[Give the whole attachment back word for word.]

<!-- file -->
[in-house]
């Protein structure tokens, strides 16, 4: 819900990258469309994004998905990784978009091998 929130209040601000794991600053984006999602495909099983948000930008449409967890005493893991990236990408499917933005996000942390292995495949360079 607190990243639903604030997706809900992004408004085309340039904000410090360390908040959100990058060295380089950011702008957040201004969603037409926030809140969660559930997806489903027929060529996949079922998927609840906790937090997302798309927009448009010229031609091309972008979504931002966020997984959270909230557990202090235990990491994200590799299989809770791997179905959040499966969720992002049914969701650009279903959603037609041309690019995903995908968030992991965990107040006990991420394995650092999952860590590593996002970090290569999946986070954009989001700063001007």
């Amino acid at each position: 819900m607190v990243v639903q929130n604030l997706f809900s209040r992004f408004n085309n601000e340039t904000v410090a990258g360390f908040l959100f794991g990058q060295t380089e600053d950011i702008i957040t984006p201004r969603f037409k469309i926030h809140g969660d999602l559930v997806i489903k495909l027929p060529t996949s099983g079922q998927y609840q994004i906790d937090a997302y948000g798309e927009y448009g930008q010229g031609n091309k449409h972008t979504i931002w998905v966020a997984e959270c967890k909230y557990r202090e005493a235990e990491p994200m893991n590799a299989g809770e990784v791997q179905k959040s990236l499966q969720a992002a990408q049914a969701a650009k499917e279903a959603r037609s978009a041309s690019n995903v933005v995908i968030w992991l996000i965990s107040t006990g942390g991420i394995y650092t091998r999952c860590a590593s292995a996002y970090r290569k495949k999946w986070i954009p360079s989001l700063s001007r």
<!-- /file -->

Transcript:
[in-house]
């Protein structure tokens, strides 16, 4: 819900990258469309994004998905990784978009091998 929130209040601000794991600053984006999602495909099983948000930008449409967890005493893991990236990408499917933005996000942390292995495949360079 607190990243639903604030997706809900992004408004085309340039904000410090360390908040959100990058060295380089950011702008957040201004969603037409926030809140969660559930997806489903027929060529996949079922998927609840906790937090997302798309927009448009010229031609091309972008979504931002966020997984959270909230557990202090235990990491994200590799299989809770791997179905959040499966969720992002049914969701650009279903959603037609041309690019995903995908968030992991965990107040006990991420394995650092999952860590590593996002970090290569999946986070954009989001700063001007």
């Amino acid at each position: 819900m607190v990243v639903q929130n604030l997706f809900s209040r992004f408004n085309n601000e340039t904000v410090a990258g360390f908040l959100f794991g990058q060295t380089e600053d950011i702008i957040t984006p201004r969603f037409k469309i926030h809140g969660d999602l559930v997806i489903k495909l027929p060529t996949s099983g079922q998927y609840q994004i906790d937090a997302y948000g798309e927009y448009g930008q010229g031609n091309k449409h972008t979504i931002w998905v966020a997984e959270c967890k909230y557990r202090e005493a235990e990491p994200m893991n590799a299989g809770e990784v791997q179905k959040s990236l499966q969720a992002a990408q049914a969701a650009k499917e279903a959603r037609s978009a041309s690019n995903v933005v995908i968030w992991l996000i965990s107040t006990g942390g991420i394995y650092t091998r999952c860590a590593s292995a996002y970090r290569k495949k999946w986070i954009p360079s989001l700063s001007r």